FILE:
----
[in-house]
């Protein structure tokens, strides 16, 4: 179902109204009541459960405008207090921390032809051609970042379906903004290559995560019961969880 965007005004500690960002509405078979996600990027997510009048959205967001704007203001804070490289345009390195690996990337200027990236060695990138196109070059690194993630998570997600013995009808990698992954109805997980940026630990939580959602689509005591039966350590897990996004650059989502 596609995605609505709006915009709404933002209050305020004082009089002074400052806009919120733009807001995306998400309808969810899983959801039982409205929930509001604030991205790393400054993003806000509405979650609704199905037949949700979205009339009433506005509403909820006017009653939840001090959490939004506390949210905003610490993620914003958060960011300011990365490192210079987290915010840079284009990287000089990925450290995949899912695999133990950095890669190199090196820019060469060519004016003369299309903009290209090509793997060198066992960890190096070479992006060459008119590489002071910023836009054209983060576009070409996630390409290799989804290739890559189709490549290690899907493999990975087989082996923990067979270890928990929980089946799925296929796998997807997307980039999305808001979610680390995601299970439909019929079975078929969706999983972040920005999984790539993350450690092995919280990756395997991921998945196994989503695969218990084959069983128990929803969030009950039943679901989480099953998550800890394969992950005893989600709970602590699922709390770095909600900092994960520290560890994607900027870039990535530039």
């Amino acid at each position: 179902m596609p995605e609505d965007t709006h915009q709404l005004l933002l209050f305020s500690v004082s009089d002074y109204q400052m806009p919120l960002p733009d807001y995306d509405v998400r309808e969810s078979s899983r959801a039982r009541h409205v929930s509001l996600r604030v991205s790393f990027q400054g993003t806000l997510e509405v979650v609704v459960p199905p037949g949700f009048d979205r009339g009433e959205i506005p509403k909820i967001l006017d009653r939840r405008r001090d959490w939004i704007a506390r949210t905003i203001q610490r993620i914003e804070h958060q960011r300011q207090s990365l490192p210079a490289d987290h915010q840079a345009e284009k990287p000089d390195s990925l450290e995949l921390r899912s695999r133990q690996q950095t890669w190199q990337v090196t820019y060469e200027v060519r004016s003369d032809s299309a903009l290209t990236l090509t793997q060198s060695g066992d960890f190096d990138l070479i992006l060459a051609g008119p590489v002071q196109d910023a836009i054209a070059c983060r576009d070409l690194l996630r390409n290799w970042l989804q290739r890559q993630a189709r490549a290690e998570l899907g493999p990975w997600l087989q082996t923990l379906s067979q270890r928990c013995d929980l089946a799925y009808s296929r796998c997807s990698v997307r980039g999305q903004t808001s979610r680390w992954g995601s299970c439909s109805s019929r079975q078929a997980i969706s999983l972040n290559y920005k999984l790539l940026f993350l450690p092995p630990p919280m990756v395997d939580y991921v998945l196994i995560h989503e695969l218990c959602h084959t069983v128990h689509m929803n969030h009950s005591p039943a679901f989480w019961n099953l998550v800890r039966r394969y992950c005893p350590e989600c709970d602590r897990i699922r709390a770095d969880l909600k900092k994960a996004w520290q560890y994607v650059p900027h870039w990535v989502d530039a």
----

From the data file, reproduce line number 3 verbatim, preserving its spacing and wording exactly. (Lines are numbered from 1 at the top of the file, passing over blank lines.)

């Amino acid at each position: 179902m596609p995605e609505d965007t709006h915009q709404l005004l933002l209050f305020s500690v004082s009089d002074y109204q400052m806009p919120l960002p733009d807001y995306d509405v998400r309808e969810s078979s899983r959801a039982r009541h409205v929930s509001l996600r604030v991205s790393f990027q400054g993003t806000l997510e509405v979650v609704v459960p199905p037949g949700f009048d979205r009339g009433e959205i506005p509403k909820i967001l006017d009653r939840r405008r001090d959490w939004i704007a506390r949210t905003i203001q610490r993620i914003e804070h958060q960011r300011q207090s990365l490192p210079a490289d987290h915010q840079a345009e284009k990287p000089d390195s990925l450290e995949l921390r899912s695999r133990q690996q950095t890669w190199q990337v090196t820019y060469e200027v060519r004016s003369d032809s299309a903009l290209t990236l090509t793997q060198s060695g066992d960890f190096d990138l070479i992006l060459a051609g008119p590489v002071q196109d910023a836009i054209a070059c983060r576009d070409l690194l996630r390409n290799w970042l989804q290739r890559q993630a189709r490549a290690e998570l899907g493999p990975w997600l087989q082996t923990l379906s067979q270890r928990c013995d929980l089946a799925y009808s296929r796998c997807s990698v997307r980039g999305q903004t808001s979610r680390w992954g995601s299970c439909s109805s019929r079975q078929a997980i969706s999983l972040n290559y920005k999984l790539l940026f993350l450690p092995p630990p919280m990756v395997d939580y991921v998945l196994i995560h989503e695969l218990c959602h084959t069983v128990h689509m929803n969030h009950s005591p039943a679901f989480w019961n099953l998550v800890r039966r394969y992950c005893p350590e989600c709970d602590r897990i699922r709390a770095d969880l909600k900092k994960a996004w520290q560890y994607v650059p900027h870039w990535v989502d530039a």